More than 60 works on loan from the museum of Fine Arts in Boston comprise the exhibition “Tattoos in Japanese Prints” at the Asian Art Museum, on display through Aug. 18. The woodcuts are what remain of the popular art of urban life in Japan, specifically 19th-century tattoo culture.
MARTIAL ARTS INSPIRATION
An estimated 45 million Americans have at least one tattoo. Scholars speculate that early tattoo artists may have also been woodblock cutters from the printing industry. “By putting the aesthetic genius of Japanese printmakers on full display, this exhibition underscores how popular culture of late Edo period Japan continues to influence how we express ourselves today,” says Jay Xu, Asian Art Museum director and CEO. Many of the popular subjects of this time — lions, eagles, peonies, dragons, giant snakes, swords, and fierce figures like the Buddhist deity Fudo Mayoo remain part of the lexicon of today’s Japanese tattoo art.
The exhibition traces these designs to a famous set of prints by Utagawa Kuniyoshi (1797–1861) in a series that was inspired by a popular 14th-century Chinese martial-arts novel. Kuniyoshi sought inspiration from the famed “Water Margin” tale, which was published in Japan between 1757 and 1790, a series focused on hero-bandits. His woodblock print Du Xing, the Devil Faced from the series One Hundred and Eight Heroes of the Popular Water Margin (1843–47) is an example of the vibrant, colorful possibilities of this medium in its storytelling and preservation of history. The woodcut Onitsutaya Azamino and Gontaro, a Man of the World (1798–99) by Kitagawa Utamaro shows the process of a tattoo’s creation, a hand pushing ink under the skin with needles.
LINKED TO KABUKI THEATER
The popularity of tattoos was closely linked to the kabuki theater, Japan’s popular live-action dramatic form. Heroes in popular Kabuki plays were represented in woodblock prints sporting elaborate tattoos. Emblems of bravery, valor, and strength combined with the cult of celebrity are reflected in works like Actor Otani Tomoemon V as Danshichi from an untitled series of actor portraits (1869) by Toyohara Kunichika (1835–1900). Several prints feature surprising gender-bending and fantasy elements of kabuki that highlight the whimsical nature of this genre. Kabuki disallowed female performers on the stage, so cross-dressing was standard in the genre. Also, real-life actors were never tattooed. In performances, they wore painted tattoos or close-fitting garments decorated with tattoo designs. Kabuki Actor, a photo from the 1920s, shows an actor with painted tattoos along with his traditional kabuki hair and makeup.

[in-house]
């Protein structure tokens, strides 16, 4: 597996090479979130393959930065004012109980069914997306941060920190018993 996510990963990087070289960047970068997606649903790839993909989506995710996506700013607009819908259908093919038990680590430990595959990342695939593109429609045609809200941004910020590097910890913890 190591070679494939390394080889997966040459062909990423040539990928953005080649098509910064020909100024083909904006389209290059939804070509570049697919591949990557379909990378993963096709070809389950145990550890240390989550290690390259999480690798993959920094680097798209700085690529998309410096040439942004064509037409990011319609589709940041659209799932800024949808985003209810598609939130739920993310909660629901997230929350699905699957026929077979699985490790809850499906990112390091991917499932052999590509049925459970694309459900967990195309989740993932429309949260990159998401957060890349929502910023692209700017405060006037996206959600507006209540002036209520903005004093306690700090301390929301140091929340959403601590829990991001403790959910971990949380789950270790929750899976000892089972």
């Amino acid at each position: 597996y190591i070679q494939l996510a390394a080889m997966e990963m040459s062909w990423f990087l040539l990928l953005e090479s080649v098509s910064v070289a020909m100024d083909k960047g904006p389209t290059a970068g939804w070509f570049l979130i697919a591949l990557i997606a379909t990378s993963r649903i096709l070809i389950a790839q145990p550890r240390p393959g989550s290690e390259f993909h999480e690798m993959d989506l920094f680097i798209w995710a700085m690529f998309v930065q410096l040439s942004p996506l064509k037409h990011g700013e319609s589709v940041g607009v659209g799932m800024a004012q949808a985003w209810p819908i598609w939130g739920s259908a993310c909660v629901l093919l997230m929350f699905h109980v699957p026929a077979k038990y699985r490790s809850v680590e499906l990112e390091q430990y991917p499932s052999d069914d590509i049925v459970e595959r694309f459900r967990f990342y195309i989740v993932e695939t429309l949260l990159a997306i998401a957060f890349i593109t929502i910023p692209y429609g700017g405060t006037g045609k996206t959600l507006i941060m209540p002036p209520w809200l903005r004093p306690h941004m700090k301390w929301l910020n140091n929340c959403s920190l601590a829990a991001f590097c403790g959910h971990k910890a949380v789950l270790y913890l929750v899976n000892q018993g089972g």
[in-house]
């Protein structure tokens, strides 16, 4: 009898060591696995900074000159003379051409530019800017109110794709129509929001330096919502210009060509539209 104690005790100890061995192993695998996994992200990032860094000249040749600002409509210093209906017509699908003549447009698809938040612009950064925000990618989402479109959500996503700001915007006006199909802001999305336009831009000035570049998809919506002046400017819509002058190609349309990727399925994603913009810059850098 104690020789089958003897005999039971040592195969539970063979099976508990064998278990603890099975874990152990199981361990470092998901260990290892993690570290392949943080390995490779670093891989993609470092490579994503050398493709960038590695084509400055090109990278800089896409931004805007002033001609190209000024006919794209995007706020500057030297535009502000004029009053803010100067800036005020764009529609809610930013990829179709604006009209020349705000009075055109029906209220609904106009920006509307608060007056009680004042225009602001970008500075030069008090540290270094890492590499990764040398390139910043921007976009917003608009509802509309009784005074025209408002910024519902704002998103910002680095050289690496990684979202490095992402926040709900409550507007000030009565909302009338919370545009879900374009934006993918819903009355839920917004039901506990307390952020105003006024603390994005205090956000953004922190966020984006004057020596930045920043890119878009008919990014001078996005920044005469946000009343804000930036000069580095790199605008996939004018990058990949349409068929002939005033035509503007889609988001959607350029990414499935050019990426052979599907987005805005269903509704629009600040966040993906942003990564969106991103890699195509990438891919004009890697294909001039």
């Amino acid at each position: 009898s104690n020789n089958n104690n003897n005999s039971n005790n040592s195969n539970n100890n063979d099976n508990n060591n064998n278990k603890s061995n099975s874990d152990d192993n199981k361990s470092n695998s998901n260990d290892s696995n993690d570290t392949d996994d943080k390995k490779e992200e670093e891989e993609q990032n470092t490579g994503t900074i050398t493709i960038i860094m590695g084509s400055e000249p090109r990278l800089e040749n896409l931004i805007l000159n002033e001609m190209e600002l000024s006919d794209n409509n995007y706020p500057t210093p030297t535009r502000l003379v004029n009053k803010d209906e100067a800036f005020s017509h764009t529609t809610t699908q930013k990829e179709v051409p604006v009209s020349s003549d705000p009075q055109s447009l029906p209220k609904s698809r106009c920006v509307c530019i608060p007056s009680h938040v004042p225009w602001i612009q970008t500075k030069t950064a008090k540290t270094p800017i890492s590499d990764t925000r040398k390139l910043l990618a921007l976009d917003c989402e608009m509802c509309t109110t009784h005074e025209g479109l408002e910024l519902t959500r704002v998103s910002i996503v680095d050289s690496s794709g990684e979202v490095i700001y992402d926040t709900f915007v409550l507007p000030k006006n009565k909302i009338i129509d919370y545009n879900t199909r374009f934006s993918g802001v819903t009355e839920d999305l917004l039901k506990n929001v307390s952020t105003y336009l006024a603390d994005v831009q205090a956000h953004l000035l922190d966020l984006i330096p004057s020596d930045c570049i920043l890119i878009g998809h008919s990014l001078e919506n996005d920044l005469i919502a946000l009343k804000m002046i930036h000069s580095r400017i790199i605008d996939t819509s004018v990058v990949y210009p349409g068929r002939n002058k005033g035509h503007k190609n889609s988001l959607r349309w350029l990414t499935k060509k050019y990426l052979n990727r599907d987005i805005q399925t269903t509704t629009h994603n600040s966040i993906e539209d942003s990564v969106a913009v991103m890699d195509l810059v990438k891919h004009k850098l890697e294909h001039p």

TATOO SUPRESSION AND DEMAND
“Tattoos in Japanese Prints” presents examples of smaller-scale tattoo practices of previous centuries; declarations of religious devotion or the inking of a sworn lover’s name, even some tattoos that would not show the complete design until lovers’ hands were joined. Eventually at the beginning of the Meji period, the government outlawed tattoos, thinking they were old fashioned and, in their absence, would create a better worldwide impression preventing ridicule. Tattoos became associated with criminality and the underworld. “With the official suppression of tattoos, artists largely stopped designing prints of tattooed figures. The woodblock prints in this show survive as some of the best documentation we have of real-life tattoos in 19th-century Japan, and arguably they played a role in ensuring that these motifs endured,” explains Laura Allen, the Asian Art Museum’s chief curator and curator of Japanese art.
The increasing availability of exports from Japan through foreign tourism allowed the history of Japanese woodcuts and tattoo art to find its way into other countries. Despite the government’s wishes, foreign demand for Japanese tattoo art persisted. Tattoo imagery continued to be remembered in reissued prints on photographic postcards for the tourist industry, and sometimes inked directly onto visitors (often navy and merchant sailors visiting Japan), which created and sustained a global fascination with — and deep appreciation for — Japanese tattoo designs.
Several events are scheduled throughout the exhibition:
• A conversation about the past, present, and future of tattoo art, featuring the Bay Area’s most distinguished and world-renowned tattoo artists including Don Ed Hardy of Tattoo City, Junii Shimada of Diamond Club Tattoo, and Mary Joy Scott of Mary Joy Tattoo & Fine Art, moderated by Taki Kitamura of State of Grace (June 13);
• A workshop on the techniques of Japanese woodblock printing, known as ukiyo-e, with artist Tomoko Murakami, where visitors can learn the art of Japanese ukiyo-e techniques and create their own original prints in the process (June 15); and
• A live tattoo demonstration where guest tattoo artists will create original designs inspired by the museum’s collection on live models (July 13).
In addition, three “At the Table” food-related events are also planned. Visit the museum’s website (asianart.org) for information.
Tattoos in Japanese Prints: Tue.–Sun., 10 a.m.–5 p.m. (Thursdays 10 a.m.–9 p.m. through Aug. 29) through Aug. 18, $25, Asian Art Museum, 200 Larkin St., 415-581-3500,
Sharon Anderson is an artist and a writer in Southern California. She can be reached at mindtheimage.com